The Australian Banker’s Association (ABA) has confirmed it has approached the Australian Securities and Investments Commission (ASIC) seeking to change the Banking Code of practice on the basis of the critical interim findings of the Royal Commission into Misconduct in the Banking, Superannuation and Financial Service Industry.
At the same time, the ABA has forecast that the total cost of remediating fee for no service could exceed $1 billion.
The ABA has this week sought to get on the front foot in addressing issues raised by the Royal Commission and just a day after the Commonwealth Bank declared it would be rebating grandfathered commissions, announced that the banks would also be ending fees for no service and grandfathered commissions.
ABA chief executive, Anna Bligh said the banks had already begun the process of refunding and compensating customers and said the Banking Code would need to change.
She said that the ABA had written to ASIC seeking approval for such a change but, in the meantime, the banks could start the process and were already compensating customers who were affected.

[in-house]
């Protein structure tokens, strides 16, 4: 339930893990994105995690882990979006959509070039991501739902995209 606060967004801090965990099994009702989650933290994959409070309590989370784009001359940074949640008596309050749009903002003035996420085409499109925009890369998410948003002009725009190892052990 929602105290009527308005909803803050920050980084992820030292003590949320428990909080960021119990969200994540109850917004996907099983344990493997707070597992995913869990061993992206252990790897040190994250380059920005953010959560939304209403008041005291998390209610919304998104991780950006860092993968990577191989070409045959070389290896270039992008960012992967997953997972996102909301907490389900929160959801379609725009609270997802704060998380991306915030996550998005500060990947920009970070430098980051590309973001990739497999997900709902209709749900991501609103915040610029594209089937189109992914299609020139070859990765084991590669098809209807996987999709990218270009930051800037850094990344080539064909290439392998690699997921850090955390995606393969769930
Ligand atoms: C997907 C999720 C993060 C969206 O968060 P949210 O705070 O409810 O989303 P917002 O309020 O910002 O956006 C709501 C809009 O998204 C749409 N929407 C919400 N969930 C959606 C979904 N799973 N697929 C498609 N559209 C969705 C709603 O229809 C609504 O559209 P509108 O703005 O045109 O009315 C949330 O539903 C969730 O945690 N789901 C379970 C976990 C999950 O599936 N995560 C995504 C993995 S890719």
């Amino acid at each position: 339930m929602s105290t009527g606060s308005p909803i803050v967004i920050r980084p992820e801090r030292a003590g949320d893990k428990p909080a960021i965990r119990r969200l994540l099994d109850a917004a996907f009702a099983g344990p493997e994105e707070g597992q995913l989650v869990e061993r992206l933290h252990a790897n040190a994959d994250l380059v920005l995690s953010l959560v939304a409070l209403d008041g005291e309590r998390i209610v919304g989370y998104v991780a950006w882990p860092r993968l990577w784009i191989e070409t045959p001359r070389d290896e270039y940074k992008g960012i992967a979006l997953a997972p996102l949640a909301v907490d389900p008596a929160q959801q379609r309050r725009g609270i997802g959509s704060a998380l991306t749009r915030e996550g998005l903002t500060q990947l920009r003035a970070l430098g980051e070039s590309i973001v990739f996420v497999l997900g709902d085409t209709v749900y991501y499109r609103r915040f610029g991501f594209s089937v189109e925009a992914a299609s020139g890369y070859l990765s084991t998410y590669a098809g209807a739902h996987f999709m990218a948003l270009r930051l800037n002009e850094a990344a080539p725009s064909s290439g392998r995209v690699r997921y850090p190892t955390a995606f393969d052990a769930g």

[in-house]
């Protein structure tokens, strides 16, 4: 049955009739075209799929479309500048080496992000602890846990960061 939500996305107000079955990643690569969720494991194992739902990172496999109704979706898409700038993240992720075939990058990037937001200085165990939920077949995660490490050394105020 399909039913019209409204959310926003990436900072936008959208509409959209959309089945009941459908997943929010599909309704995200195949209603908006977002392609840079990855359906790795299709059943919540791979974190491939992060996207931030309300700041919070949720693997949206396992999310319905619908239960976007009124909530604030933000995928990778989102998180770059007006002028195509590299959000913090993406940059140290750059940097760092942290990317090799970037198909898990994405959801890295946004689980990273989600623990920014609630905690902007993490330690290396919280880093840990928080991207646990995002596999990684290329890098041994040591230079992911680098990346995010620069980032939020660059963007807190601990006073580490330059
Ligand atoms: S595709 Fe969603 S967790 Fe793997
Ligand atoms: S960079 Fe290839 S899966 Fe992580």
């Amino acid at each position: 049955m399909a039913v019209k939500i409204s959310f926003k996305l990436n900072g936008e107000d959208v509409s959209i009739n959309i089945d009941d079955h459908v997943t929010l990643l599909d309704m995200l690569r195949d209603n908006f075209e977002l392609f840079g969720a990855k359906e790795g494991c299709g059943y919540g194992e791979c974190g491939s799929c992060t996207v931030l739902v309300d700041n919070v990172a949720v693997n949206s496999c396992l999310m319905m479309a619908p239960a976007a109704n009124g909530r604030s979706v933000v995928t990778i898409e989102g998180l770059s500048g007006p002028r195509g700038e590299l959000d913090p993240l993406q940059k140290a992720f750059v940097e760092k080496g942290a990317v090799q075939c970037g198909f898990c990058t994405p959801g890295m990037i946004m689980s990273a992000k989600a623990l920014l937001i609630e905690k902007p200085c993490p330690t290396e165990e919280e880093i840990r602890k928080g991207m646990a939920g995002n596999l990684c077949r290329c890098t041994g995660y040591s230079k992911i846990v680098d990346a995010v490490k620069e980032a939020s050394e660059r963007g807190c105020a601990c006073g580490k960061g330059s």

“There is more work to be done in that compensation area, but banks will not be waiting until next year, and they won’t be waiting on the Royal Commission report on the consumer fees for no service. It is over, and banks have started the process of refunding customers,” Bligh said.
“ASIC has been looking at the issue of fees for no service for some time. What is clear is the Royal Commission has put beyond doubt that this practice is widespread, much more widespread than people understood, and affects thousands more customers than originally appreciated,” she said.
“What we now know is that banks are in the process of refunding customers who’ve paid these fees when they shouldn’t have, when they didn’t need to, and where services weren’t provided. We know that the amount that customers will see refunded to them is likely to escalate beyond a billion dollars.”